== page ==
Akai Katana

26 May, 2012 - 9:18 pm by Reviewed on:


Shootings things and travelling super fast in space ships that aren’t actually in space is something that many of us dream about, frequently. After all, being able to control a spaceship like Yukinojo or Ryo-oh-ki would be awesome, a sort of awesome that’s beyond all reasonable understanding. Mix this into an attack on the eyes in the form of fireworks and you’re left in a world of good, where nothing can hurt you.

This isn’t that place, it’s a place where an assault on your visual senses will touch you and leave you for six. Yes, Akai Katana is the latest shump from the Japanese developer Cave and it’s just as pretty, just as aracdey and just as difficult as the last one – DoDonPachi Resurrection. The main difference is that in Akai Katana rather than there just being a single real mode of play, this time around there are three.

For the uninitiated, Akai Katana will seem like a painfully short game. It doesn’t actually take long to shoot your way through the levels and even with a few deaths along the way it’s pretty basic; yet, by playing the game in this fashion, the key element to this game is being missed out on. Bragging rights. Akai Katana is essentially an arcade game that’s been ported over to the Xbox 360 and during the port, the developers at Cave have added in a respawn feature that didn’t appear in the original.

The constant availability of the continue has taken away the challenge from all gamers. Akai Katana is all about the highscores, even using one of the three available lives will destroy the highscore and for gamers who care, it means that the game is hard. Match the want to be the best with the Achievements, like getting 15 million points in the first level, it makes the game not only a challenge but addictive.

Unfortunately the continue has removed the fun as all you need to do is hit start and you can carry on playing. Whilst the score has disappeared, for an average gamer who’s not used to this style of game, they’ve suddenly dropped £30+ on a game that’s over before it’s began. Although there may be three modes of play, each mode is very similar to the last and the levels are all basically the same, it’s the subtle differences that the initiated will notice.

Setting aside the strange additions, the game itself is an absolute joy to play. The controls are responsive, easy to learn and it’s super easy to navigate around the screen. There’s a few questions as to why the different modes of play aren’t clearly advised or why the co-op mode is also hidden away and not clearly called: co-op mode.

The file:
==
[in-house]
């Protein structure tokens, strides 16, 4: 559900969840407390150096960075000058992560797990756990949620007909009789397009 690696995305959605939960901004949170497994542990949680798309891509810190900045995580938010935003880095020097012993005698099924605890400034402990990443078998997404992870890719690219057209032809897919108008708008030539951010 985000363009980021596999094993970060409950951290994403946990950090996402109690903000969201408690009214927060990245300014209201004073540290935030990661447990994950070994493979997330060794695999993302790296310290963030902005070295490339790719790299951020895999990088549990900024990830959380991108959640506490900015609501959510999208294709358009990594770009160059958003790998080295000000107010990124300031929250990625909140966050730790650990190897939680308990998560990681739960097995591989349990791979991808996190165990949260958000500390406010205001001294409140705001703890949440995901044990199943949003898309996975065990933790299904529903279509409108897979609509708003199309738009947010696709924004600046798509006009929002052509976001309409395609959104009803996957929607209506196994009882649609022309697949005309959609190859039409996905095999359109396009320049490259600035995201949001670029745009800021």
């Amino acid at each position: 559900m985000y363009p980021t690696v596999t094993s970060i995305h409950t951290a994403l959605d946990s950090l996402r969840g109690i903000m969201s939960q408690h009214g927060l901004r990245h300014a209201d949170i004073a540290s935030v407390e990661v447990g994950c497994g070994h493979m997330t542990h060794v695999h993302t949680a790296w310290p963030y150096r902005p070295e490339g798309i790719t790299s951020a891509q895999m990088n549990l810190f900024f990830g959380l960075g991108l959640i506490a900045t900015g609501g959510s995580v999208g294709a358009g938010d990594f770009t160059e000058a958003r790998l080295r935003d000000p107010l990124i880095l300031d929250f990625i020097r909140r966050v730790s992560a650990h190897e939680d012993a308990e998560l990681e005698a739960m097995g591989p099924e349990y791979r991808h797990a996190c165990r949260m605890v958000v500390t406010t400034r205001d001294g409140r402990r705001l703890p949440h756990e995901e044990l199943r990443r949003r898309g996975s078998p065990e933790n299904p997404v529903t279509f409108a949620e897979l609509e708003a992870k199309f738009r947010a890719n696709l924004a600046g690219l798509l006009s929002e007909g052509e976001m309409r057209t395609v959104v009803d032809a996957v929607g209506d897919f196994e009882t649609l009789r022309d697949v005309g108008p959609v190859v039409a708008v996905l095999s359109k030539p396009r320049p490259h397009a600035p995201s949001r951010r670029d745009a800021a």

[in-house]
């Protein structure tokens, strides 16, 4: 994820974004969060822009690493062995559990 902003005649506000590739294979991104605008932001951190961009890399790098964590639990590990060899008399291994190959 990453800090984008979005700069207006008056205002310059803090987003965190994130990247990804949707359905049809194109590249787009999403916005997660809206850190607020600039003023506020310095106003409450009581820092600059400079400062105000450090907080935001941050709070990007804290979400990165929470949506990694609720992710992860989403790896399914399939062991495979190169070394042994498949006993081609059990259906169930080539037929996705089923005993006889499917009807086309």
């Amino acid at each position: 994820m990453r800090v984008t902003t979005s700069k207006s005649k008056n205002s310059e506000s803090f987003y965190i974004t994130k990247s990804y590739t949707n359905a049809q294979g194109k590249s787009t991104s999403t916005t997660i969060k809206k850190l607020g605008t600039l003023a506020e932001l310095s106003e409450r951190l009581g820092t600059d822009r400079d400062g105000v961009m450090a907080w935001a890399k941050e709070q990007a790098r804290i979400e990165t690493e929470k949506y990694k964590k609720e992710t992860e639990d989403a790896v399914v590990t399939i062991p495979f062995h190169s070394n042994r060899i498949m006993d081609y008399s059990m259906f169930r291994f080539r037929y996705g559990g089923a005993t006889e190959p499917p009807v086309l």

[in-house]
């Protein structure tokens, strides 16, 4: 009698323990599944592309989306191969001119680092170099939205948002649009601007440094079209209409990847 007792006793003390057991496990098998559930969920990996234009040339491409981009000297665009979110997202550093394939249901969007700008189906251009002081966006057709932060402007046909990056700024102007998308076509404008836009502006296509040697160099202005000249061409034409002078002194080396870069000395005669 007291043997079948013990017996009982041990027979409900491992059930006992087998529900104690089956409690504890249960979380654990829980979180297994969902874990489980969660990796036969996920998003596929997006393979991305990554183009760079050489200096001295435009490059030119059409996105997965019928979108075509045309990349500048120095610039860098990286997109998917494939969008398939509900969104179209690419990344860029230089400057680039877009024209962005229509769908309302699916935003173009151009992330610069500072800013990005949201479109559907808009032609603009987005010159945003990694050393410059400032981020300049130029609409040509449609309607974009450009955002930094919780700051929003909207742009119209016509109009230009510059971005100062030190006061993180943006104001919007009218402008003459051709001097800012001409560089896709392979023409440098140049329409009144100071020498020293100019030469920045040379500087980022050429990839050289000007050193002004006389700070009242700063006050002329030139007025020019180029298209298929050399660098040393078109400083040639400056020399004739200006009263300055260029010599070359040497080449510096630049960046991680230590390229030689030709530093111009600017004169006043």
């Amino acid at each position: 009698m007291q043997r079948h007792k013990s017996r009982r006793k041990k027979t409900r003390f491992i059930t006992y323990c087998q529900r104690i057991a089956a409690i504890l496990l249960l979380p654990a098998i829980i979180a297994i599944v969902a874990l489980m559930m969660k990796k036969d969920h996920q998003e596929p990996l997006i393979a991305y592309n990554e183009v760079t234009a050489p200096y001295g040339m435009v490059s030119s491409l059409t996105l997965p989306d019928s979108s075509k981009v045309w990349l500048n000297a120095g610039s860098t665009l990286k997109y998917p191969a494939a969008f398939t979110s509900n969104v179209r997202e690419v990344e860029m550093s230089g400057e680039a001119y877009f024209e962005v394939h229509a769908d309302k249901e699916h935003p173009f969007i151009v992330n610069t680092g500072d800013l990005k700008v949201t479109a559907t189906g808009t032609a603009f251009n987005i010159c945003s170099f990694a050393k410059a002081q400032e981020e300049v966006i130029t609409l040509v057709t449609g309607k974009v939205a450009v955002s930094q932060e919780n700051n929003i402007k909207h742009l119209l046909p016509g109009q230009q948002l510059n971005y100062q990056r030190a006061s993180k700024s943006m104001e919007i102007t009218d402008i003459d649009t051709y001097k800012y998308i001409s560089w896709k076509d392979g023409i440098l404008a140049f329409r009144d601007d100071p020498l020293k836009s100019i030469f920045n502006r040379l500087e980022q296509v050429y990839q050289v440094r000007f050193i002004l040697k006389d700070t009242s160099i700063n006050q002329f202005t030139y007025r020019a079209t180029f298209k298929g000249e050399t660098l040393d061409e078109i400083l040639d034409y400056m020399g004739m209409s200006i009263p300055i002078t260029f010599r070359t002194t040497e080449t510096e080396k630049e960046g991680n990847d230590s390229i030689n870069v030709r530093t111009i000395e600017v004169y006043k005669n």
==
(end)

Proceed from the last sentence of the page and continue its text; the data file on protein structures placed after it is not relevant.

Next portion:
Yet the strange naming convention isn’t a real reason to not enjoy Akai Katana from the off, it’s a breeze to play through the first time around. Then you start committing the bosses, the level structure and even the patterns of the attacks to your long term memory and your points start to rack up and suddenly 15 million is a puny number and it’s something you can achieve without really trying. Once this has happened, it’s time to start collecting the Achievements.

The Achievements are really what make Akai Katana a game that you’d want to replay. For most people who don’t “get” the game, they’re just going to be something that’s next to impossible to achieve. For those who put some effort into the game, it’s something to work towards. Especially if this is the first Cave style shump that’s been entered into your Xbox 360.

Graphically the game is beautiful and the engine is amazing. The ships and enemies are all unique and enjoyable to watch fly around the screen. Some hail to Russian made war machines, others are more futuristic but throughout the carefully crafted, pixel perfect, sprites are easy to watch and you never lose your place. More impressively is that with a vast array of coloured bullets floating around the place and literally consuming more screen than the backgrounds at times, there’s next to no slow down. An impressive achievement all things considered.

Akai Katana is a not a game for quitters, if you’re easily frustrated by repetition and don’t want to put the time into a game it’s not for you. If however, you enjoy a carefully crafted title, that’s trying to push you to the next level then it’s well worth the buy.

Our Rating
8